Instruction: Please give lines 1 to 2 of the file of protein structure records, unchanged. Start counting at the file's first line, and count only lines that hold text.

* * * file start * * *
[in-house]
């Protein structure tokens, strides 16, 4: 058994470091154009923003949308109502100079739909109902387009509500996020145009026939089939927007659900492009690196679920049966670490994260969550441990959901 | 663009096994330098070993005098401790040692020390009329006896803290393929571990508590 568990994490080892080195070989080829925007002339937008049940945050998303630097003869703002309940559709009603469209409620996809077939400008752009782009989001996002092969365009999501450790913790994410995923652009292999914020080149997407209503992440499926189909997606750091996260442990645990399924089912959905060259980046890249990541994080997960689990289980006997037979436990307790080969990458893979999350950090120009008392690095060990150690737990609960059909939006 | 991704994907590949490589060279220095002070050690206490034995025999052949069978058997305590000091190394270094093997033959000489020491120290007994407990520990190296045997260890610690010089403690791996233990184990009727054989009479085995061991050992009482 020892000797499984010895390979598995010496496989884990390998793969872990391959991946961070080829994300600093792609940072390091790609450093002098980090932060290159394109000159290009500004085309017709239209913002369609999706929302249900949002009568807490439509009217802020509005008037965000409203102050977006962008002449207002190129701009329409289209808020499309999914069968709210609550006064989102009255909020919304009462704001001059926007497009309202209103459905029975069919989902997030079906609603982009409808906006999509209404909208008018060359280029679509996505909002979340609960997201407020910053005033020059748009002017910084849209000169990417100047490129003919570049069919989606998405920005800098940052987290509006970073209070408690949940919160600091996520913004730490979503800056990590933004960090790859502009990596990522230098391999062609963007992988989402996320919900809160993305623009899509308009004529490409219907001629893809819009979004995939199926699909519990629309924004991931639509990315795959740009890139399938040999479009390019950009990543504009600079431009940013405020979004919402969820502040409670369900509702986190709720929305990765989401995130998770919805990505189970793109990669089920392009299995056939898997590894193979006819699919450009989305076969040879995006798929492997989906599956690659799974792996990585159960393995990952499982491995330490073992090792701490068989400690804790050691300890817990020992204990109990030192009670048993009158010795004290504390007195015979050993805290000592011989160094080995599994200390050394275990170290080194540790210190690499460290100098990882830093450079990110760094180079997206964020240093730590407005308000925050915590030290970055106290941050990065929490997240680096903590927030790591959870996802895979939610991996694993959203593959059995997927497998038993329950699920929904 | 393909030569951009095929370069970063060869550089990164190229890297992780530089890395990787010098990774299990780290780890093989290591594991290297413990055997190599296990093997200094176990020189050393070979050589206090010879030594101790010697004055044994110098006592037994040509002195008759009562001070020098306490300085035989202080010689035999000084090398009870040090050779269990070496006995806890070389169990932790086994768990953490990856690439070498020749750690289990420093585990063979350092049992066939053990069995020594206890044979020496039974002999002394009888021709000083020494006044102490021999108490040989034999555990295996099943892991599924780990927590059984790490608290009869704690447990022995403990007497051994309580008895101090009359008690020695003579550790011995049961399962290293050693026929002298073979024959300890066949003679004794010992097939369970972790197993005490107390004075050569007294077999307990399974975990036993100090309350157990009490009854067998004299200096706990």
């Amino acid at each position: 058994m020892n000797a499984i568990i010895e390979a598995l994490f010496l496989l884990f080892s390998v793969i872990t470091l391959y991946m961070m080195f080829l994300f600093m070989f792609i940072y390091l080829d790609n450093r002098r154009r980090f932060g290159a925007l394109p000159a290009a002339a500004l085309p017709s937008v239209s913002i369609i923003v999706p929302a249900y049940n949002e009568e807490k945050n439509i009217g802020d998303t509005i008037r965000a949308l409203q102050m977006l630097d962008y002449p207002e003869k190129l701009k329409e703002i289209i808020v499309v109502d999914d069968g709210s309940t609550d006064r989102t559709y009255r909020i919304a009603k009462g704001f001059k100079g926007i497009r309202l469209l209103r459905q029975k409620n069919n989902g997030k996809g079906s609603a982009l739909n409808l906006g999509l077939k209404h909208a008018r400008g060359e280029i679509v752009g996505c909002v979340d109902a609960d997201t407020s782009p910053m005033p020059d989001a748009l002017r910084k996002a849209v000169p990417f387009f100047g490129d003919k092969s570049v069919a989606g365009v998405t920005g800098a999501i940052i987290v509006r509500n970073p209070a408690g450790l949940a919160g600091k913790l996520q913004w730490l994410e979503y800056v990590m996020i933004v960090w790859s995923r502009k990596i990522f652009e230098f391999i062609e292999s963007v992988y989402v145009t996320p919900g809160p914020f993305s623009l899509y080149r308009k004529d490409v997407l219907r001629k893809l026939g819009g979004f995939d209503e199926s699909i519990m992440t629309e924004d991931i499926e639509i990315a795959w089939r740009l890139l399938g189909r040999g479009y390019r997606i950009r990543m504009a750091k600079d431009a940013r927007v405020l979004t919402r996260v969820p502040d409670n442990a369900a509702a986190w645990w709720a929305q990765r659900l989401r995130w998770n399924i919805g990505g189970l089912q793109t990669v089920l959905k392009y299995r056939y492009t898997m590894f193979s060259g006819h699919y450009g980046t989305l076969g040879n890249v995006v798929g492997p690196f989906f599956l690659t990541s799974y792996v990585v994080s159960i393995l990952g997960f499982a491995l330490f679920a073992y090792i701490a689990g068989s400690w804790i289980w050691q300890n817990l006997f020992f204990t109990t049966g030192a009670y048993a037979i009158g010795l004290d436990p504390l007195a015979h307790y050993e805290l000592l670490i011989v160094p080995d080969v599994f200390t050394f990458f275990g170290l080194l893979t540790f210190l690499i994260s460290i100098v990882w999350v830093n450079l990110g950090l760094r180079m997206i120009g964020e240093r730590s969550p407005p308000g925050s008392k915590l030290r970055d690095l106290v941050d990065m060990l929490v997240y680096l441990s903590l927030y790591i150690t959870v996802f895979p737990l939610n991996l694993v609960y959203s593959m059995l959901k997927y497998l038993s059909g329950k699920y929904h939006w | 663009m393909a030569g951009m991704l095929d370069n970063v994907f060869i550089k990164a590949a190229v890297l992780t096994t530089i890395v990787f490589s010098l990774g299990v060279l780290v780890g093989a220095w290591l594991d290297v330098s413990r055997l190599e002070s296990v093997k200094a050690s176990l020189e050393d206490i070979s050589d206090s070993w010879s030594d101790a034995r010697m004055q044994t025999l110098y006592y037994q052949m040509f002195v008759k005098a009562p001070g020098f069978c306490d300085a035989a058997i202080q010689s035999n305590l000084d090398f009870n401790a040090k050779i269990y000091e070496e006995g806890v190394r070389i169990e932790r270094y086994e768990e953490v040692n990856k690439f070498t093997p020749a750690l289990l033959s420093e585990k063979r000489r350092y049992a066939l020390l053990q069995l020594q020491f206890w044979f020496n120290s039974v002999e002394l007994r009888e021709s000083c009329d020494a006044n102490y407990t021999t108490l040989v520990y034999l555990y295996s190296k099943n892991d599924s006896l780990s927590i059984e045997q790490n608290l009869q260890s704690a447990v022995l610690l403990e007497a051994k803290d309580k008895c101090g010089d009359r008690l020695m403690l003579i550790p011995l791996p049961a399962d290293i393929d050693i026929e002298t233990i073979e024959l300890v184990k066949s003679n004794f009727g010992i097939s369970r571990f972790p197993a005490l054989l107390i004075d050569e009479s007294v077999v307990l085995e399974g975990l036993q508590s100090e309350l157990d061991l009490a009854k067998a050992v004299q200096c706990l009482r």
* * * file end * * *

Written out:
[in-house]
């Protein structure tokens, strides 16, 4: 058994470091154009923003949308109502100079739909109902387009509500996020145009026939089939927007659900492009690196679920049966670490994260969550441990959901 | 663009096994330098070993005098401790040692020390009329006896803290393929571990508590 568990994490080892080195070989080829925007002339937008049940945050998303630097003869703002309940559709009603469209409620996809077939400008752009782009989001996002092969365009999501450790913790994410995923652009292999914020080149997407209503992440499926189909997606750091996260442990645990399924089912959905060259980046890249990541994080997960689990289980006997037979436990307790080969990458893979999350950090120009008392690095060990150690737990609960059909939006 | 991704994907590949490589060279220095002070050690206490034995025999052949069978058997305590000091190394270094093997033959000489020491120290007994407990520990190296045997260890610690010089403690791996233990184990009727054989009479085995061991050992009482 020892000797499984010895390979598995010496496989884990390998793969872990391959991946961070080829994300600093792609940072390091790609450093002098980090932060290159394109000159290009500004085309017709239209913002369609999706929302249900949002009568807490439509009217802020509005008037965000409203102050977006962008002449207002190129701009329409289209808020499309999914069968709210609550006064989102009255909020919304009462704001001059926007497009309202209103459905029975069919989902997030079906609603982009409808906006999509209404909208008018060359280029679509996505909002979340609960997201407020910053005033020059748009002017910084849209000169990417100047490129003919570049069919989606998405920005800098940052987290509006970073209070408690949940919160600091996520913004730490979503800056990590933004960090790859502009990596990522230098391999062609963007992988989402996320919900809160993305623009899509308009004529490409219907001629893809819009979004995939199926699909519990629309924004991931639509990315795959740009890139399938040999479009390019950009990543504009600079431009940013405020979004919402969820502040409670369900509702986190709720929305990765989401995130998770919805990505189970793109990669089920392009299995056939898997590894193979006819699919450009989305076969040879995006798929492997989906599956690659799974792996990585159960393995990952499982491995330490073992090792701490068989400690804790050691300890817990020992204990109990030192009670048993009158010795004290504390007195015979050993805290000592011989160094080995599994200390050394275990170290080194540790210190690499460290100098990882830093450079990110760094180079997206964020240093730590407005308000925050915590030290970055106290941050990065929490997240680096903590927030790591959870996802895979939610991996694993959203593959059995997927497998038993329950699920929904 | 393909030569951009095929370069970063060869550089990164190229890297992780530089890395990787010098990774299990780290780890093989290591594991290297413990055997190599296990093997200094176990020189050393070979050589206090010879030594101790010697004055044994110098006592037994040509002195008759009562001070020098306490300085035989202080010689035999000084090398009870040090050779269990070496006995806890070389169990932790086994768990953490990856690439070498020749750690289990420093585990063979350092049992066939053990069995020594206890044979020496039974002999002394009888021709000083020494006044102490021999108490040989034999555990295996099943892991599924780990927590059984790490608290009869704690447990022995403990007497051994309580008895101090009359008690020695003579550790011995049961399962290293050693026929002298073979024959300890066949003679004794010992097939369970972790197993005490107390004075050569007294077999307990399974975990036993100090309350157990009490009854067998004299200096706990």